CHICAGO -- No amount of yoga and off-day rest could have prepared Willson Contreras for the marathon that was in store.
After getting a breather on Wednesday, the catcher was called upon time and time again on Thursday in the Cubs' 10-8 loss to the D-backs at Wrigley Field. Contreras came through on several occasions -- tallying the first six-RBI game of his career and the first such game by any Cubs player this season -- but he still found himself worn down during the third rain delay of what would be a 6 1/2-hour slugfest.
"I feel like I'm catching 22 innings," Contreras remarked to bench coach David Martinez during the stoppage. "You don't see these kinds of games very often."
The same rang true of his day.
In a game disrupted three times by the elements, Contreras did exactly that to a solid D-backs pitching staff.
He first put his stamp on the game in the second inning, having already endured two-plus hours of delays. Contreras smashed a first-pitch, 91-mph four-seamer off Zack Greinke to center for his 17th home run of the year, cutting the D-backs' lead to 4-1.
"Not in the big leagues, to be honest," said Contreras when asked if he'd ever felt that good at the plate. "I'm just staying short to the ball. I'm not trying to hit a homer."
Maybe not, but that was the result -- twice.
After flying out in the fourth, Contreras knocked another first-pitch homer in the sixth to plate three and pull the Cubs to within a run. His 18th homer traveled a projected 418 feet to center with an exit velocity of 103.1 mph, according to Statcast™, tying it for the fifth-longest homer of his career and giving Contreras his second career multihomer game.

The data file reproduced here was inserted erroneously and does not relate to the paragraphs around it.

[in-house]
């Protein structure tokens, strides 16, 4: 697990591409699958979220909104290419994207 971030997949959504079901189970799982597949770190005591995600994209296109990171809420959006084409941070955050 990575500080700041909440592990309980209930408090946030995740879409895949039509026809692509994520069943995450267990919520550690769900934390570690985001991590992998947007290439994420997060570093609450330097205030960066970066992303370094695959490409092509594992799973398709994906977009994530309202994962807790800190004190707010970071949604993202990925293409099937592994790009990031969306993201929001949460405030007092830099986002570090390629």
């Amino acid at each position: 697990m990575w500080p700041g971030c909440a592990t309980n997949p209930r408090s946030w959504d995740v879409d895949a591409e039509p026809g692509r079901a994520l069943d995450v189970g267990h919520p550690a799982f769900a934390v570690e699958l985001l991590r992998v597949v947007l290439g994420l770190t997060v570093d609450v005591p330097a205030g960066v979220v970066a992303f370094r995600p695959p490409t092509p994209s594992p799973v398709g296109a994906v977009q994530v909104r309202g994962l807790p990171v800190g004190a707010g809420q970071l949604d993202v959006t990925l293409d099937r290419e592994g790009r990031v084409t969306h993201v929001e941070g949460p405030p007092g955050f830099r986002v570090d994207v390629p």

"When you do that against Greinke, that's pretty good," Cubs manager Joe Maddon said. "Greinke knows what he's doing out there, so that's kind of like a litmus test for [Contreras] regarding how he handles that kind of a pitcher. That's a pretty impressive game."
Funny enough, though, it wasn't the most towering hits of the "impressive game" that elicited an emphatic reaction from Contreras. That distinction belonged to a ground-ball single in the seventh that nearly gave the Cubs the win.
Facing D-backs reliever Archie Bradley with the bases loaded and two outs, Contreras smacked a four-seamer back up the middle to flip the score, turning a 6-5 deficit into a 7-6 Cubs lead. He broke out of the box with both arms fully extended.
But as happy as Contreras felt at the time, he said he would've rather felt that emotion at the end. The Cubs' bullpen allowed two runs in the eighth and two more in the ninth as the D-backs came away with the victory.
"I'm still disappointed. I feel like I didn't do enough to help the team win," said Contreras, who is hitting .343 with seven homers and 24 RBI since July 9. "I'd rather go 0-for-5 with a win than 3-for-5 with six RBIs."
Scott Chasen is a reporter for MLB.com based in Chicago. This story was not subject to the approval of Major League Baseball or its clubs.